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China faces summer energy shortage

Soaring prices for coal, which fuels most Chinese electricity plants, have caused power producers to cut output. Power shortages this year could exceed those of 2004 and threaten to slow the nation's manufacturing sector.

May 27, 2011|By Benjamin Haas
  • A truck carrying a man drives past electricity wires near a coal-fired power plant in Beijing. Electricity supplies to industrial users are being cut as capacity shortages, soaring coal prices and declining hydropower output are causing what Chinas biggest power distributor says is the worst energy crunch in years.
A truck carrying a man drives past electricity wires near a coal-fired power… (Jason Lee, Reuters )

Reporting from Beijing — Chinese electricity plants are cutting output in the face of soaring coal prices, setting up what could be the worst summer energy crunch in years and threatening to slow the nation's manufacturing sector.

State Grid Corp., China's biggest power distributor, has warned that shortages this year could exceed those of 2004, when dry weather cut hydroelectric production, prompting rolling blackouts through much of the country.

The current crisis is linked to coal, which fuels most of the nation's electricity plants. Coal prices have exploded. But the government, nervous over rising inflation, has prevented power producers from passing those higher fuel costs on to businesses and consumers.

The nation's top five power producers lost $1.6 billion in their thermal power plants during the first four months of the year, according to the China Electricity Council. In response, they're cutting output.

"If the coal power plants want to generate more power, they can, but the incentives aren't there," said Lin Boqiang, director of the China Center for Energy Economics Research at Xiamen University. "When you're losing money, you're not interested in generating more power."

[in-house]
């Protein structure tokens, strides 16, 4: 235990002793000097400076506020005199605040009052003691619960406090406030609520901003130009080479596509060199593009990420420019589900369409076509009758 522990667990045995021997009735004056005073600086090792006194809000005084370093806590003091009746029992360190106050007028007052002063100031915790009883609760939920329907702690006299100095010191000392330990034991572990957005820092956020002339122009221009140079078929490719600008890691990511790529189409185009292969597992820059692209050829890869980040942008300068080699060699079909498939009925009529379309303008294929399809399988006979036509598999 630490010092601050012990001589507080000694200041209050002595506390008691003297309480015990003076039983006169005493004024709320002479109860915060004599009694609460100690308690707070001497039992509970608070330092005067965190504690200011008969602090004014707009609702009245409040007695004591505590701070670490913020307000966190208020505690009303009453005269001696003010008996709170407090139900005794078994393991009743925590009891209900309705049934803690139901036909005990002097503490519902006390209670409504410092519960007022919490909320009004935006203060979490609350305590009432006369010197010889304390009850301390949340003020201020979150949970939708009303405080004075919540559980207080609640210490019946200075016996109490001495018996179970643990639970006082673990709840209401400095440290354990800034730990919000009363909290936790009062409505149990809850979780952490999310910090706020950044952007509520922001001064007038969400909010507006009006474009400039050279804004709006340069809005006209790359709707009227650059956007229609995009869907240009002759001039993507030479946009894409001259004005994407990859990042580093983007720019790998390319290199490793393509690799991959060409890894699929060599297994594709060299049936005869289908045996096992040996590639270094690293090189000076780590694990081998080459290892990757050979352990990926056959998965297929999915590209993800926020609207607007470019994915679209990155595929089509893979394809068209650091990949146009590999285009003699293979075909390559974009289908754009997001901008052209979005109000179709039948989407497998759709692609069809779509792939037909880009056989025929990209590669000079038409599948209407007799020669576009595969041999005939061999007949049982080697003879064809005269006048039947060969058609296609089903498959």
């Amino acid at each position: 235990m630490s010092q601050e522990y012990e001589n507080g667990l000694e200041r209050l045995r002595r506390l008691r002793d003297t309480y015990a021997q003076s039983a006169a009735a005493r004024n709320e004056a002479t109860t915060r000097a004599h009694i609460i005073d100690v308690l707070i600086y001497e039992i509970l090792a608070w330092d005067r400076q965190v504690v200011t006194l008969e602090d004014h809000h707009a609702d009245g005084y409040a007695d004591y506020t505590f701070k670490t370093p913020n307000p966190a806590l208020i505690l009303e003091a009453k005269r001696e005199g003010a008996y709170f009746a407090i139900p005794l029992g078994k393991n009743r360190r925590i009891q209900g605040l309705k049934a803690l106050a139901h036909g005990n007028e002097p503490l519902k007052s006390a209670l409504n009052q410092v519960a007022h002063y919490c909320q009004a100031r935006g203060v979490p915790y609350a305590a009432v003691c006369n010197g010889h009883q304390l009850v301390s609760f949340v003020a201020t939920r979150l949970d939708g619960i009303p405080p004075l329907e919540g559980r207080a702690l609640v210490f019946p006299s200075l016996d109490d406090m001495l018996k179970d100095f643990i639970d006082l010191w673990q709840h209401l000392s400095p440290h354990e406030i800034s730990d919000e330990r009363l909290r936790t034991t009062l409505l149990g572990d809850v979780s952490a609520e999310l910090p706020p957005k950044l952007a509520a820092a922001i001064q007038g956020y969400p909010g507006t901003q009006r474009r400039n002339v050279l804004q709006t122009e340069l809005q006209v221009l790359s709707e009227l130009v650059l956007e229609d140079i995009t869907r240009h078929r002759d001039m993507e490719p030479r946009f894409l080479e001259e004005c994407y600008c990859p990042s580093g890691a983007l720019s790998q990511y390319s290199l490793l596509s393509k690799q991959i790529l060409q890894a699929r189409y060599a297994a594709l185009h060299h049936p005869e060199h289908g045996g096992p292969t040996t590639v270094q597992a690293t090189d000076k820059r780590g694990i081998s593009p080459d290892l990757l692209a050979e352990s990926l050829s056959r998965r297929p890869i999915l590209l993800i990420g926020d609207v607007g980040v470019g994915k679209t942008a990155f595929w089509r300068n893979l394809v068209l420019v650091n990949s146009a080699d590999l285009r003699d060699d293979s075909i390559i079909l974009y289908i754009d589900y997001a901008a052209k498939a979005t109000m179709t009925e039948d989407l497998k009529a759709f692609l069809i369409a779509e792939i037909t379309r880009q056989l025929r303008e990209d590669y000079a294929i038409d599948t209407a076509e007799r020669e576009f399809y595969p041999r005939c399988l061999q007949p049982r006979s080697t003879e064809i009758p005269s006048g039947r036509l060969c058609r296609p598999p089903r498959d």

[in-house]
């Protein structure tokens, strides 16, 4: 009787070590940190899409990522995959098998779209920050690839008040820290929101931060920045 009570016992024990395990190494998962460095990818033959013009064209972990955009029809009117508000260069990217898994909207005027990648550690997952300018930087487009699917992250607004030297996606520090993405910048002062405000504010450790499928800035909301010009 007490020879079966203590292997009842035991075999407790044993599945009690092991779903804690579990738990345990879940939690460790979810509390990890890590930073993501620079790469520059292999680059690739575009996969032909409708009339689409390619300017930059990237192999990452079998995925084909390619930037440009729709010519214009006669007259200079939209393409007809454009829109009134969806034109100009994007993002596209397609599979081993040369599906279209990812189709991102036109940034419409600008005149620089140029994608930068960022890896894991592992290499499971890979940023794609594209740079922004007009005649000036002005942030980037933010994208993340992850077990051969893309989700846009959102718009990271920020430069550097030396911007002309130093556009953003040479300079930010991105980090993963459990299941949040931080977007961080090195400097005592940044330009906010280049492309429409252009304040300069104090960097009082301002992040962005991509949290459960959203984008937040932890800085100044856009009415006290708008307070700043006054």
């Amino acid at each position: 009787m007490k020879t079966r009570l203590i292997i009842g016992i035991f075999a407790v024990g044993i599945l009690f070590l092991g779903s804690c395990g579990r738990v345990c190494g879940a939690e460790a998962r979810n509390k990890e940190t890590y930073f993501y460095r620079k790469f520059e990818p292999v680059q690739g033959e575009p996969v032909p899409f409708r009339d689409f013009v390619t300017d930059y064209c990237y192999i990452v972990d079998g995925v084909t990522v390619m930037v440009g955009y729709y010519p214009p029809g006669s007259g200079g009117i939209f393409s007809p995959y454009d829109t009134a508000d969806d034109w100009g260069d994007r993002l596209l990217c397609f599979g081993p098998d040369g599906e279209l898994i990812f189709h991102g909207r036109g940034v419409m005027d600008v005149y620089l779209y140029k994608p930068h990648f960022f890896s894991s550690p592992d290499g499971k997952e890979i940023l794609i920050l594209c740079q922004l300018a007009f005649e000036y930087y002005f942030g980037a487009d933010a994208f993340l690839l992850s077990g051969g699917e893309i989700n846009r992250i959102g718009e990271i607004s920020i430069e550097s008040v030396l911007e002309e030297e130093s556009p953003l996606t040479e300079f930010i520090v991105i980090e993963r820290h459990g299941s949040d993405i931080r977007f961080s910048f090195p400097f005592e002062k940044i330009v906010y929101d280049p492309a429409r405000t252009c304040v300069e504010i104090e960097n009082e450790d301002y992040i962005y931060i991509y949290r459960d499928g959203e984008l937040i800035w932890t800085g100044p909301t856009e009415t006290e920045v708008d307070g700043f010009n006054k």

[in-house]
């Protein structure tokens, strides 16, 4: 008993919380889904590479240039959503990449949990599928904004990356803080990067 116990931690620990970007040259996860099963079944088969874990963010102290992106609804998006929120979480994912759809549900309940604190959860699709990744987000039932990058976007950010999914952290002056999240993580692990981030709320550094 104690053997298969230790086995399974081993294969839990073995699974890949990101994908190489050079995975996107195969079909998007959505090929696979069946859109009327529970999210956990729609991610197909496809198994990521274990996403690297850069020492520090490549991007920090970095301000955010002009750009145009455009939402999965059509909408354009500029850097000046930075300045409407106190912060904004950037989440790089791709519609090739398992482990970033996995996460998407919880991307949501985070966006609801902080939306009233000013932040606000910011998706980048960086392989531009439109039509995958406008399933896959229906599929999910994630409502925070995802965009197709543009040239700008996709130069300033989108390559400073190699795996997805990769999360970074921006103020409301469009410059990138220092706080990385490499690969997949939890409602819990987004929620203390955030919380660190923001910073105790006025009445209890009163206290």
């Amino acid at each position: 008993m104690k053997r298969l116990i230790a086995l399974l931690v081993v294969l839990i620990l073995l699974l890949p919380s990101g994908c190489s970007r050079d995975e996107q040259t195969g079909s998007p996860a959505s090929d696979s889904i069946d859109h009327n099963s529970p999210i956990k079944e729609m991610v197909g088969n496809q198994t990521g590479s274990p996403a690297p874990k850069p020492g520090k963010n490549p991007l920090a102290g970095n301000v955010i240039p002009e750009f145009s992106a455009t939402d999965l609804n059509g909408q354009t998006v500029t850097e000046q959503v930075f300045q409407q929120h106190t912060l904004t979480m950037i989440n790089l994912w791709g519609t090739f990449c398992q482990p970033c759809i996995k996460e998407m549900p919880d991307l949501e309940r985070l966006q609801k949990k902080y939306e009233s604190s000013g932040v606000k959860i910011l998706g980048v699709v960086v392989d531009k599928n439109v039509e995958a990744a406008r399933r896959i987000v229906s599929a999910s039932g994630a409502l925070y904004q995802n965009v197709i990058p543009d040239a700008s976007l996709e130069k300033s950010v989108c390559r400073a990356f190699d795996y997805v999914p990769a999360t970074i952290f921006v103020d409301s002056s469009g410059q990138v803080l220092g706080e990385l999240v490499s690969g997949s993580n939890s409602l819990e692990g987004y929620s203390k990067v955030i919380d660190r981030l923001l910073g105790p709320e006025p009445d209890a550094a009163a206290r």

Some regions of the country are already feeling the pinch. In the manufacturing hub of Zhejiang province in eastern China, some businesses have been forced to halt production for 24 hours every three days, according to China Daily.

Industries such as steel, iron and cement production account for the bulk of China's energy use. Large steel factories usually have stand-alone power plants, so tightening supplies are likely to affect small and midsize businesses.

Droughts in southern China's Yangtze River basin have led to diminished power output at the Three Gorges Dam.

The world's largest hydroelectric power plant has had to release water to aid farmers in the region irrigating their land. This has caused the water level at the reservoir to sink to 502 feet, about 10 feet below the optimum level for energy production.

But officials overseeing drought relief have said that the fields are still parched and are pushing for more water to be released, which would further affect the dam's power production ability.

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